Mothering Sunday falls on March 15 this year, which still leaves you time to choose a glorious perfume for that unique lady in your life. Maybe Mother has already dropped a hint as to what fragrance she would love as a gift; or perhaps you have a standing order for her favourite signature scent. If not, here are a few ruminations at the shrine of the modern Matronalia: potential perfumes to offer up with thanks at the altar of the Mother Goddess!
By and large the British are not so hot on botany but a rose is the one flower that everyone knows. It is a symbol of universal currency: even the name is basically the same in all the main European languages. The rose has not been on the planet as long as the Jurassic magnolia – flowers came late in evolution though they pre-date Man – but it has entranced us since anthropoid apes first stood upright and tucked blossoms in their fur.
Because of their universality, and due to their scent, delicacy, beauty, richness and colour, roses have accumulated a great body of lore and cult significance. The rose is the symbol of maternal love as well as of carnal passion. It represents altruistic suffering (the flowers sprang from the blood of Christ); or wounded rejected love (the thorns which injured baby Cupid). The goddess Aphrodite – “foam-born” – was blown ashore in a cloud of rose petals on the sands of antique Cyprus, the birthplace of perfumery. Roses are the emblem of the Queen of Heaven whether she be personified by Juno, Isis or the Blessed Virgin – “The Mystic Rose”. Mary appears in countless medieval paintings crowned with roses, or sitting with the Christ Child in bowers and arbours; even enthroned among the stamens of one vast Cosmic Rose, with angels swarming overhead like exotic insects attracted by the Divine Sweetness and Odour of Sanctity.
No wonder with all this tremendous back story we all think we know what a rose smells like; or what it should smell like. One of my favourite perfume legends is the rumour that Nahema, Guerlain’s gorgeous hymn to the Flower of Flowers does not contain a drop of rose oil: all is magnificent illusion, a dance of pink and crimson veils. What a stroke of genius that might be! Every perfumer longs to create the definitive rose scent, as he does the sheerest and most glittering of colognes. But in perfume terms, what is the scent of a rose? Should it be a beautiful template, like Garbo’s face, on which to project our olfactory desires and perceptions? Science now allows molecules to be identified, isolated and manipulated to the nth degree: yet a rose fragrance still remains one of the most controversial of creations – “THAT doesn’t smell like rose to ME!”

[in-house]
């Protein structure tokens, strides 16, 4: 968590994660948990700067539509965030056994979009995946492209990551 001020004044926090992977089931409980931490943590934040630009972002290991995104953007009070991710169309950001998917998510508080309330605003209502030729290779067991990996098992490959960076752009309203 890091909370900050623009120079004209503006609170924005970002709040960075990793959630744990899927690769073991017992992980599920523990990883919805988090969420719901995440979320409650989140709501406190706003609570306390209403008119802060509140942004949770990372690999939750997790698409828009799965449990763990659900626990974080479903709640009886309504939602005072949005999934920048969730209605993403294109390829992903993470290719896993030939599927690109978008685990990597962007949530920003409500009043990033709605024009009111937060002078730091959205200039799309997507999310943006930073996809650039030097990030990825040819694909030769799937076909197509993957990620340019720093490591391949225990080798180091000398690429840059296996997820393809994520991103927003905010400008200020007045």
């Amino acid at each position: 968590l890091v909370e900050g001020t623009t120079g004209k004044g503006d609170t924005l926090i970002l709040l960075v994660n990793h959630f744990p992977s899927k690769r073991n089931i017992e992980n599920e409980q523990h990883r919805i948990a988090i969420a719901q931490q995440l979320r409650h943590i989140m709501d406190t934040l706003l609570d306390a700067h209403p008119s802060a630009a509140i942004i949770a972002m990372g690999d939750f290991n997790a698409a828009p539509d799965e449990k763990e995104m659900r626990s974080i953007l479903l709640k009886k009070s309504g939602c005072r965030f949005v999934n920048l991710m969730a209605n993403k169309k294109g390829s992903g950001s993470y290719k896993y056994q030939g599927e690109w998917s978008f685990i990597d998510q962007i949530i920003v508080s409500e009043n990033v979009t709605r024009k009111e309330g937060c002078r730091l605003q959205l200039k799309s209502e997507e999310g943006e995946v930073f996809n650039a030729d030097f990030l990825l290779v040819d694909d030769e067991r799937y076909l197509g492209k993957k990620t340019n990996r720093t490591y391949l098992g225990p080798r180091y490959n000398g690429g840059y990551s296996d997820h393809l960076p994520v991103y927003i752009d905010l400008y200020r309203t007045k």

Consequently, Les Senteurs have cultivated an extensive nursery of roses on the shelves. Here come 12 of the best, in no particular order but all beautifully long-stemmed and worthy of Mother’s finest crystal vase. And we have plenty more to choose from,too, so why not come by before Sunday? Gather ye rosebuds while ye may.
Red wine, black truffles, blue camomile + Turkish rose. Stately and majestic.
Heady surreal clouds of overblown rose, beeswax, honey and patchouli.
Sweet and diaphanous; jasmine, lychee & lotus at a cool poolside.
Turkish roses fizzing with spices,patchouli and amber. Audaciously elegant: a silver frost melting to golden sun.
Raspberries, vanilla and the scent of a gleaming lipstick warmed on a lovely mouth.
Sweet, creamy rosebuds served with cream in a silver bowl. Playful & joyous.
Inspired by the pastoral portraits of Marie Antoinette; a rococo cascade of pink champagne.
A favourite of the young Queen Victoria, lover of flamboyance and colour: crazily deep, dark and intense Bulgarian roses.
Hommage to the 1960’s and that Summer of Love: take a lovin’ spoonful of incense and patchouli with your roses.
Roman temples and the votaresses of Venus: myrrh, coriander & osmanthus.
Turkish rose oil sharpened by piquant red fruits and deepened with woods and aromatic resins.
Wishing you all a very Happy & Loving Mothering Sunday!